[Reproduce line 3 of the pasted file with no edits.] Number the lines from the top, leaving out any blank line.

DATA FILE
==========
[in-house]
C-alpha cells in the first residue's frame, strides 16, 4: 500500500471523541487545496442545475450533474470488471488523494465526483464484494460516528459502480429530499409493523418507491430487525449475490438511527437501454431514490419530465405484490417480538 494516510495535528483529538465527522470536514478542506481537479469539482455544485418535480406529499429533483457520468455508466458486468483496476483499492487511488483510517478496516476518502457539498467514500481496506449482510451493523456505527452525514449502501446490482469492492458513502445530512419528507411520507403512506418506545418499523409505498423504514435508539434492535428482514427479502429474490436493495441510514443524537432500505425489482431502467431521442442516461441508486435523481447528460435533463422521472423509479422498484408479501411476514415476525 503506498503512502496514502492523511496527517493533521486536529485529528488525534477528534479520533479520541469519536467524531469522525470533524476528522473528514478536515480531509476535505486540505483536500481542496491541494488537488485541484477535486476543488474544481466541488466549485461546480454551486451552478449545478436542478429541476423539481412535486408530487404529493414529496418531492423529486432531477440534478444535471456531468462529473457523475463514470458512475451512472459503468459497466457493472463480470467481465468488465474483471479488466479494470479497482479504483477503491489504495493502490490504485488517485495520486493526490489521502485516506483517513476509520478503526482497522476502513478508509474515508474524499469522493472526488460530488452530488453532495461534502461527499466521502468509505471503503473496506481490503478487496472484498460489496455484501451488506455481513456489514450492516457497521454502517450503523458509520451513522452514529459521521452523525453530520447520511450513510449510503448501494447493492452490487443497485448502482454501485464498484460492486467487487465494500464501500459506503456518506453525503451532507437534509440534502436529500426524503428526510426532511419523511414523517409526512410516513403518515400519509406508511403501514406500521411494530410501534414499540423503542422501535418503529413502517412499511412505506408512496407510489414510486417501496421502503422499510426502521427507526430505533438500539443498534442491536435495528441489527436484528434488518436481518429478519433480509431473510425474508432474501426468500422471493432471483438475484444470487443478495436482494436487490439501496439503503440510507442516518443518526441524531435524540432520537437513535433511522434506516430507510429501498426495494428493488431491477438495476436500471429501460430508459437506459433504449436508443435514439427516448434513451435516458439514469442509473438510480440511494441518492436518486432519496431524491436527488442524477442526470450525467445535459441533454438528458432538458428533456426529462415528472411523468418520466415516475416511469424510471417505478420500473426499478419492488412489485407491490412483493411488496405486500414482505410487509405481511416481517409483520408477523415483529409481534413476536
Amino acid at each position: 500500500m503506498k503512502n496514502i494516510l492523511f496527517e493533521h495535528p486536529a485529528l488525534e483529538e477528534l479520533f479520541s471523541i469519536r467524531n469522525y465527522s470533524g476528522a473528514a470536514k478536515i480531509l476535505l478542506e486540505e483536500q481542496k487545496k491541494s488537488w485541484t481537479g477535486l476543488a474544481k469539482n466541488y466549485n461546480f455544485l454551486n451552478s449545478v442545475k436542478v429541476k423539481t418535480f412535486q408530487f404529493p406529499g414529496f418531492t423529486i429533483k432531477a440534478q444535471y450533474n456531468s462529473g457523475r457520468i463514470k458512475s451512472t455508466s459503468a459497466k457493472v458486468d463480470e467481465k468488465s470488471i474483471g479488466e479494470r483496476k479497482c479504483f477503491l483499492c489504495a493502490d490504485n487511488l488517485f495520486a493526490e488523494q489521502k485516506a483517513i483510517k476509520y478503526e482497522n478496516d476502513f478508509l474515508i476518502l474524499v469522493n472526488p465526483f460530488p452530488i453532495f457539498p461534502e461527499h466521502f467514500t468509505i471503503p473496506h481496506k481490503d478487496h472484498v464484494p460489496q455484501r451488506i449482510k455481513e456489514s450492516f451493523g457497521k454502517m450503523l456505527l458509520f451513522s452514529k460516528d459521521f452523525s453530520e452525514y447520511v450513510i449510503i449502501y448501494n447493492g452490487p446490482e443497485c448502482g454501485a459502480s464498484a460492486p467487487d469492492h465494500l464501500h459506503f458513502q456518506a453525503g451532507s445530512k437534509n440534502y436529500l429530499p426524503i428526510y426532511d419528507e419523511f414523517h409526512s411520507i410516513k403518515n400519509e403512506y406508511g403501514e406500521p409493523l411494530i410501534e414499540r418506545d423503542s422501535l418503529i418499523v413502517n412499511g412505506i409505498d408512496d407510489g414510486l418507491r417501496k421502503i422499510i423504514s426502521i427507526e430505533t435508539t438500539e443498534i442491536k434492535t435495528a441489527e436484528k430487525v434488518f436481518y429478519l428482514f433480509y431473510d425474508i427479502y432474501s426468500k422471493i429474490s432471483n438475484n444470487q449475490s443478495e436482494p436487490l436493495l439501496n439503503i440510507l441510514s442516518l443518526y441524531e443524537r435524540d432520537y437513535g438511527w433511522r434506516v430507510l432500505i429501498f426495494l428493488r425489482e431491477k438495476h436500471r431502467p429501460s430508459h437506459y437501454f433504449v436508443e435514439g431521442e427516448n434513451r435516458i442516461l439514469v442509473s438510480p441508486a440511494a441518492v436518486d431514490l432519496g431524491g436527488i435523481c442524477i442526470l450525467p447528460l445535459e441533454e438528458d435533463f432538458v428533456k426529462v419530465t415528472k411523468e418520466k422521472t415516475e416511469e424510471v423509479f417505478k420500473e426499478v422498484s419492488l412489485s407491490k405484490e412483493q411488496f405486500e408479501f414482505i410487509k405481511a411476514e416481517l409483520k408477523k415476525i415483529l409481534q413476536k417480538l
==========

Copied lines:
Amino acid at each position: 500500500m503506498k503512502n496514502i494516510l492523511f496527517e493533521h495535528p486536529a485529528l488525534e483529538e477528534l479520533f479520541s471523541i469519536r467524531n469522525y465527522s470533524g476528522a473528514a470536514k478536515i480531509l476535505l478542506e486540505e483536500q481542496k487545496k491541494s488537488w485541484t481537479g477535486l476543488a474544481k469539482n466541488y466549485n461546480f455544485l454551486n451552478s449545478v442545475k436542478v429541476k423539481t418535480f412535486q408530487f404529493p406529499g414529496f418531492t423529486i429533483k432531477a440534478q444535471y450533474n456531468s462529473g457523475r457520468i463514470k458512475s451512472t455508466s459503468a459497466k457493472v458486468d463480470e467481465k468488465s470488471i474483471g479488466e479494470r483496476k479497482c479504483f477503491l483499492c489504495a493502490d490504485n487511488l488517485f495520486a493526490e488523494q489521502k485516506a483517513i483510517k476509520y478503526e482497522n478496516d476502513f478508509l474515508i476518502l474524499v469522493n472526488p465526483f460530488p452530488i453532495f457539498p461534502e461527499h466521502f467514500t468509505i471503503p473496506h481496506k481490503d478487496h472484498v464484494p460489496q455484501r451488506i449482510k455481513e456489514s450492516f451493523g457497521k454502517m450503523l456505527l458509520f451513522s452514529k460516528d459521521f452523525s453530520e452525514y447520511v450513510i449510503i449502501y448501494n447493492g452490487p446490482e443497485c448502482g454501485a459502480s464498484a460492486p467487487d469492492h465494500l464501500h459506503f458513502q456518506a453525503g451532507s445530512k437534509n440534502y436529500l429530499p426524503i428526510y426532511d419528507e419523511f414523517h409526512s411520507i410516513k403518515n400519509e403512506y406508511g403501514e406500521p409493523l411494530i410501534e414499540r418506545d423503542s422501535l418503529i418499523v413502517n412499511g412505506i409505498d408512496d407510489g414510486l418507491r417501496k421502503i422499510i423504514s426502521i427507526e430505533t435508539t438500539e443498534i442491536k434492535t435495528a441489527e436484528k430487525v434488518f436481518y429478519l428482514f433480509y431473510d425474508i427479502y432474501s426468500k422471493i429474490s432471483n438475484n444470487q449475490s443478495e436482494p436487490l436493495l439501496n439503503i440510507l441510514s442516518l443518526y441524531e443524537r435524540d432520537y437513535g438511527w433511522r434506516v430507510l432500505i429501498f426495494l428493488r425489482e431491477k438495476h436500471r431502467p429501460s430508459h437506459y437501454f433504449v436508443e435514439g431521442e427516448n434513451r435516458i442516461l439514469v442509473s438510480p441508486a440511494a441518492v436518486d431514490l432519496g431524491g436527488i435523481c442524477i442526470l450525467p447528460l445535459e441533454e438528458d435533463f432538458v428533456k426529462v419530465t415528472k411523468e418520466k422521472t415516475e416511469e424510471v423509479f417505478k420500473e426499478v422498484s419492488l412489485s407491490k405484490e412483493q411488496f405486500e408479501f414482505i410487509k405481511a411476514e416481517l409483520k408477523k415476525i415483529l409481534q413476536k417480538l